Sights and Sounds of Fort CochinTropical Cochin boasts a stunning location between the Arabian Sea and the backwaters, spread across coconut covered islands and headlands. Its unique history of foreign influence is reflected in a variety of architectural styles – fine colonial houses built by wealthy British traders, Dutch cottages with split farmhouse doors, and narrow streets where the dwellings hide behind yellow walls. Your tour today will offer you glimpses of its historical past.
Proceed to the Fort Cochin area. This is where most of Cochin’s historic buildings, constructed by Portugal’s Alfonzo de Albuquerque in 1500, are located.
View the large, graceful Chinese fishing nets. These line the shore of Fort Cochin and are probably the single most familiar image of Kerala. Stop here to see how the nets are operated – an art that is said to have been introduced by traders from the court of Kublai Khan. They operate by a system of weights and levers. The nets, on wooden frames, are raised periodically to check the catch.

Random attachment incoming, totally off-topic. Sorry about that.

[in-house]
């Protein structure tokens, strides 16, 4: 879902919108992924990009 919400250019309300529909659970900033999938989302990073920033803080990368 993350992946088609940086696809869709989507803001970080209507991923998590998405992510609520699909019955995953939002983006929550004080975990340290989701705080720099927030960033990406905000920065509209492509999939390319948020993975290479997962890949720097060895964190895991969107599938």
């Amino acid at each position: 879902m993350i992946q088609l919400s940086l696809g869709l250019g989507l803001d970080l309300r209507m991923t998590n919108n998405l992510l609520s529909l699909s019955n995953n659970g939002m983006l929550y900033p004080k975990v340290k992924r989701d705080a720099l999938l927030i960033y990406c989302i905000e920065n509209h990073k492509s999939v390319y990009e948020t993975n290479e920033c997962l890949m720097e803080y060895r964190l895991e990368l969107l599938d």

Across the street stands the Church of St. Francis. Its simple style is enhanced only by the handsome floor tiles that line the main aisle. A holdover from colonial days is the continued use of punkahs, large swinging cloth fans suspended above the congregation, and manually operated from outside the church. These are visible from the doorway in case you’d like to take a peek.
An interesting landmark that awaits you is the 284-year-old Dutch cemetery. The tombstones here are the most authentic record of the hundreds of Europeans, who left their homeland on a mission to expand their colonial empires. This cemetery consecrated in 1724 is today managed by St. Francis Church.
Another surviving legacy of the colonial rule in close proximity is Koder House, a boutique hotel on the waterfront, steeped in history – the former residence of the city’s most prominent Jewish family, the Koders. Your coach will return in one and a half hours to take you back to the pier.

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